Tetanus affects skeletal muscle, a type of striated muscle used in voluntary movement. The other type of striated muscle, cardiac, or heart muscle, cannot be tetanized because of its intrinsic electrical properties.The tetanus toxin initially binds to peripheral nerve terminals. It is transported within the axon and across synaptic junctions until it reaches the central nervous system. There it becomes rapidly fixed to gangliosides at the presynaptic inhibitory motor nerve endings, and is taken up into the axon by endocytosis. The effect of the toxin is to block the release of inhibitory neurotransmitters glycine and gamma-aminobutyric acid (GABA) across the synaptic cleft, which is required to check the nervous impulse. If nervous impulses cannot be checked by normal inhibitory mechanisms, the generalized muscular spasms characteristic of tetanus are produced. The toxin appears to act by selective cleavage of a protein component of synaptic vesicles, synaptobrevin II, and this prevents the release of neurotransmitters by the cells Passive immunization with human tetanus immune globulin (TIG) shortens the course of tetanus and may lessen its severity.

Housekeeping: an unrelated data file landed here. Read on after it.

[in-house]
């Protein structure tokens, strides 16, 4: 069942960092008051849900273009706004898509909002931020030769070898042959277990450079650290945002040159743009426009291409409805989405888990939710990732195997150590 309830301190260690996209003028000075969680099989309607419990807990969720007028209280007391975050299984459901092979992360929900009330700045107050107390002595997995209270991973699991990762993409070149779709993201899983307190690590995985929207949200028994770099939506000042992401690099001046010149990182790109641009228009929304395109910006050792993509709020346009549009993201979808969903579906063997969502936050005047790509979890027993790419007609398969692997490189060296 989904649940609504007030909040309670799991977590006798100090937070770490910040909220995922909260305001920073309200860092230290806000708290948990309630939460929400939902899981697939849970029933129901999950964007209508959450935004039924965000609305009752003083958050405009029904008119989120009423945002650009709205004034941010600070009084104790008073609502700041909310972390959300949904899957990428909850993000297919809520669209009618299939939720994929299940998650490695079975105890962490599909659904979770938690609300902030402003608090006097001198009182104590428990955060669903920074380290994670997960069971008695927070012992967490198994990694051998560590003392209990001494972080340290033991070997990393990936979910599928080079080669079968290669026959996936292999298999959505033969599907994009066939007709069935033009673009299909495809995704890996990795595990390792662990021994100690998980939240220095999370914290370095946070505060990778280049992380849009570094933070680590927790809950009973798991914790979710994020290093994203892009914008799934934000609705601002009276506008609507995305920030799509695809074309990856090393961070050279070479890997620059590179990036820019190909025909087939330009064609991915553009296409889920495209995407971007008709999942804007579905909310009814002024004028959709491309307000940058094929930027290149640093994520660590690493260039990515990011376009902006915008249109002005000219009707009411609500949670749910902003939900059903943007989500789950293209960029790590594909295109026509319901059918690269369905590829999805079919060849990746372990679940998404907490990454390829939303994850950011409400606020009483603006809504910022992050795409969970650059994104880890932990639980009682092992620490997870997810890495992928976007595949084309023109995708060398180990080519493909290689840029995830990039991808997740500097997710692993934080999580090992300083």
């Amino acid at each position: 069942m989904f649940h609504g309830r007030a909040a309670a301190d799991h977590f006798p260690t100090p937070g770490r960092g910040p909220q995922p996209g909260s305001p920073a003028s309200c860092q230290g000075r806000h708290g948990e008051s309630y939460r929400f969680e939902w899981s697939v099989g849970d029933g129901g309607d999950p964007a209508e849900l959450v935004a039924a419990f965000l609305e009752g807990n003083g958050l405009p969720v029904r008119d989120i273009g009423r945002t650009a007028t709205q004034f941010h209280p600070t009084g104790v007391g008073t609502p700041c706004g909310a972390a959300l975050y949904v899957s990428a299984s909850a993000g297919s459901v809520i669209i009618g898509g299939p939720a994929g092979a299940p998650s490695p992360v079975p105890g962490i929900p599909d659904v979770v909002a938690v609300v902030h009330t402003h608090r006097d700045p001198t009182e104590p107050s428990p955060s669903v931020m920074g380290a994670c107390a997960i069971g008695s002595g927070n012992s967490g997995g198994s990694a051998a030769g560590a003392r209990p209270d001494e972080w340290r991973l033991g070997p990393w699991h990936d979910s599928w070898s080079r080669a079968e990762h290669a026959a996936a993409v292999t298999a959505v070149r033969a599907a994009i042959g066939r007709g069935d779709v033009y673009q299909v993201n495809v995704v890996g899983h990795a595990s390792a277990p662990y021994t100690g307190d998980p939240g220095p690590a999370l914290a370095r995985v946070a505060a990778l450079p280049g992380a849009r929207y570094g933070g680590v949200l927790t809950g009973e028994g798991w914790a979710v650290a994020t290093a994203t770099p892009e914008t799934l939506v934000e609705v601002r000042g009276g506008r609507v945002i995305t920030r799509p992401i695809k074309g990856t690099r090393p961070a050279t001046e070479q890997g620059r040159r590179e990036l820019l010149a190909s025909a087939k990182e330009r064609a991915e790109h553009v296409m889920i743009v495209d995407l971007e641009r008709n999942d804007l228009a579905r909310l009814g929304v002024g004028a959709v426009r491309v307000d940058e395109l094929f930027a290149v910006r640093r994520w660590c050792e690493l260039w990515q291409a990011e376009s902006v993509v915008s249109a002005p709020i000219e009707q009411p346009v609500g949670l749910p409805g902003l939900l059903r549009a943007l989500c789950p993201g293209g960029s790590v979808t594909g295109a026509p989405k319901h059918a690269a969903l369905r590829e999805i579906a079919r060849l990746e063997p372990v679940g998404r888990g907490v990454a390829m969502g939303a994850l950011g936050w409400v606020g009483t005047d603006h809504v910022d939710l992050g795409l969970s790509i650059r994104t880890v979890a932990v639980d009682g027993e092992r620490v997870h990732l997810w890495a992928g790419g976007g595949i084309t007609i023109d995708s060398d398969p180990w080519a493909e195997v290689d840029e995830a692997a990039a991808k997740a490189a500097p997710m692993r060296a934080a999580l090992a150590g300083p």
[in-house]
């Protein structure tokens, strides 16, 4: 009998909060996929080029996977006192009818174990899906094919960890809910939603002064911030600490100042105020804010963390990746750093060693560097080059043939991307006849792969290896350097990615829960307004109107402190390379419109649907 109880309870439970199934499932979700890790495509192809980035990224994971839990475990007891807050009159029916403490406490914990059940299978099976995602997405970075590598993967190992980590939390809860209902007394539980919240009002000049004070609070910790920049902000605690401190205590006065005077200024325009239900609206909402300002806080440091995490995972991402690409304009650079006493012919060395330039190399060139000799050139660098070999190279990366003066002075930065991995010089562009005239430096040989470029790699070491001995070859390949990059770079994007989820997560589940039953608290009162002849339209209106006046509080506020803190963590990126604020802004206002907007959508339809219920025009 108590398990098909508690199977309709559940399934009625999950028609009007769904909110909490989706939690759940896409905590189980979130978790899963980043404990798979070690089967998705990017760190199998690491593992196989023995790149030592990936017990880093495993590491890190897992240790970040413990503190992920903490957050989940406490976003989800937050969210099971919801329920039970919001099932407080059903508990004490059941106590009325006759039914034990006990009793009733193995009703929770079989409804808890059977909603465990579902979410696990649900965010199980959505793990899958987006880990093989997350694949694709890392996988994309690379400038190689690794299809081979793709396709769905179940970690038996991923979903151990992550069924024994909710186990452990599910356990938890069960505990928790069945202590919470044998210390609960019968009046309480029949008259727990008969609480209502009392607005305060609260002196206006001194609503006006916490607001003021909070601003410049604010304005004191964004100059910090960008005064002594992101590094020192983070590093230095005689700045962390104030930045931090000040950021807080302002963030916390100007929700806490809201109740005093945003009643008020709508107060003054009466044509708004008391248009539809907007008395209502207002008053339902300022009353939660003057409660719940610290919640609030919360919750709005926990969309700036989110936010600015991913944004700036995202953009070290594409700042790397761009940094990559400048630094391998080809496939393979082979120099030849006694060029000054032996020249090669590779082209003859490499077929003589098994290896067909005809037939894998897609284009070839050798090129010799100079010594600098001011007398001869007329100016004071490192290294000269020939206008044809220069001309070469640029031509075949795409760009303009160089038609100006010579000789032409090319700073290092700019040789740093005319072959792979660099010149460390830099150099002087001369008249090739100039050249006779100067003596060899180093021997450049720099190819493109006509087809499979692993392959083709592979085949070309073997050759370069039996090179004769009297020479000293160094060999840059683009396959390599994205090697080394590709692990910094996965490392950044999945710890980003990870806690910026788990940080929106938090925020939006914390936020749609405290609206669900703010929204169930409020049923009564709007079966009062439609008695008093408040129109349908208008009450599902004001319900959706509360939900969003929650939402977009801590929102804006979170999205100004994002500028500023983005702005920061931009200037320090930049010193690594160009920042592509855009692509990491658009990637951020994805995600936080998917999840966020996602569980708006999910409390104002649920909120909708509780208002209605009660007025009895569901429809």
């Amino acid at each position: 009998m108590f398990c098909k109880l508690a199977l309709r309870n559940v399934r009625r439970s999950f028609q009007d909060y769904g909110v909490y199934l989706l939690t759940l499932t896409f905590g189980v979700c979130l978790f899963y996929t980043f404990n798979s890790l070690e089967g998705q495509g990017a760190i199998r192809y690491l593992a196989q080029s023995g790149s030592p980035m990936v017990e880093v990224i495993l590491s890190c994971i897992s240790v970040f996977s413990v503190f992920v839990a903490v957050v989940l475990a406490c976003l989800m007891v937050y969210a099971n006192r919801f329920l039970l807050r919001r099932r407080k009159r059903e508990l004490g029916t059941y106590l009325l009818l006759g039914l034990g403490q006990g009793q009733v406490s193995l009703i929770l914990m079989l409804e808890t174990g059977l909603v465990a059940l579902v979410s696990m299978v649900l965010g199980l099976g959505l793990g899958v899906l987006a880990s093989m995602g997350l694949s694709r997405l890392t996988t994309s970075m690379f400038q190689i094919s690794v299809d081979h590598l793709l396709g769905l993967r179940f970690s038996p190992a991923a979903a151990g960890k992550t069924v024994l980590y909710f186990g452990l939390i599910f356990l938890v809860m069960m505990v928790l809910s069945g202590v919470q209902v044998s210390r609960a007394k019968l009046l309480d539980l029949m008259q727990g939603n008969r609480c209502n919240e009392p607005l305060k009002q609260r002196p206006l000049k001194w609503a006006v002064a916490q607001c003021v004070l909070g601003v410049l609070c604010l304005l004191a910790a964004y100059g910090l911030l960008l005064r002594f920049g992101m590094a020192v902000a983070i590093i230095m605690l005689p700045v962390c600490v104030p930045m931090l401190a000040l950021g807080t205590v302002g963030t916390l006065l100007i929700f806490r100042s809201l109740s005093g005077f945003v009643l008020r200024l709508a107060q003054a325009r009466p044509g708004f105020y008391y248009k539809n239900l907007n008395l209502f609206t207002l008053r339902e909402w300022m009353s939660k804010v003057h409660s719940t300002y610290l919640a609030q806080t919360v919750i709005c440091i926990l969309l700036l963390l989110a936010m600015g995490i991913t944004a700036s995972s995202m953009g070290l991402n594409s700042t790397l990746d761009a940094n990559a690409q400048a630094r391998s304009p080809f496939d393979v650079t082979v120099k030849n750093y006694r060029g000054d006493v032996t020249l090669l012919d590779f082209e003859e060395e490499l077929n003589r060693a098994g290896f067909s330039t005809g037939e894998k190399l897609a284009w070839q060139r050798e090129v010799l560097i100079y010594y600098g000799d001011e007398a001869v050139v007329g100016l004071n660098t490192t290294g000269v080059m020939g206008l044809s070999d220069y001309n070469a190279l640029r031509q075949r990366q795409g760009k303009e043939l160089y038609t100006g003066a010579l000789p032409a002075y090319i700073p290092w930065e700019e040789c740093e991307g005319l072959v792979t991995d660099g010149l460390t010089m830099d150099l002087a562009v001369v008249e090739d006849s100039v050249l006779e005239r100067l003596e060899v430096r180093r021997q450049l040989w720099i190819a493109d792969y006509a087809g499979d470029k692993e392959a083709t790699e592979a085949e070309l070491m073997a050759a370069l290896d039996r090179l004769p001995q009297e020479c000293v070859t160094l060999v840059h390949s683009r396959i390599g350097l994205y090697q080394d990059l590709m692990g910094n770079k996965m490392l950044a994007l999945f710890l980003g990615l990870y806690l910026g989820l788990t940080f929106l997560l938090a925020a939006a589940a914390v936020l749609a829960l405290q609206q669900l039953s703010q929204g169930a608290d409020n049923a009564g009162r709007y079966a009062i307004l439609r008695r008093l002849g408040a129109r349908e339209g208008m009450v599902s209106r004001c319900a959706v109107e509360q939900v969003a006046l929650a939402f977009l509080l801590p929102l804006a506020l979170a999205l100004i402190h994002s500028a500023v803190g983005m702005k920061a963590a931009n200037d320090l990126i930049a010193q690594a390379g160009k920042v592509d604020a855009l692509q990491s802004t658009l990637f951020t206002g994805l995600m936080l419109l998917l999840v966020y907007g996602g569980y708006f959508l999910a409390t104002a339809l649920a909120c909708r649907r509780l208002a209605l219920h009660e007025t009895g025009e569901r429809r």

A dose of 500 U may be as effective as larger doses. Therapeutic TIG (3,000-6,000 units as 1 dose) has also been recommended for generalized tetanus. Other treatment measures include ventilatory support, high-calorie nutritional support, and pharmacologic agents that treat reflex muscle spasms, rigidity, tetanic seizures and infections.
We present a prospective, double blinded, clinical trial comparing two groups of patients with oral anticoagulants: one group was administered tetanus-diphtheria vaccine by intramuscular injection, while the other was administered the same vaccine by subcutaneous injection. Allocation to each group was randomized and the duration of the study was six years. Study population: all patients treated with oral anticoagulants, who had been administered with at least one dose of vaccine, at 15 Health Centres in Vigo (Spain), and who agreed to participate in the study.
The sample size was 115 patients in each group. The main variables for the safety analysis were the measurement of the brachial diameter, the appearance of basic injuries at the vaccine administration site, the appearance of pain and systemic reactions. The variable used for the efficacy analysis was a significant increase in the titres of anti-tetanus toxoid antibodies. An Intention-to-treat analysis will be performed. Details will be classified according to the administration route, while within each group a 3-tiered stratification will be defined by the administered number of doses. As a measure of association, relative risk will be estimated; the reduction of relative risk will also measure. For safety and to control the confounder effect, a logistic regression analysis will be carried out. As a measure of impact the reduction of absolute risk in relation to the total number of patients to be treated and the Number Needed to Treat will be estimated.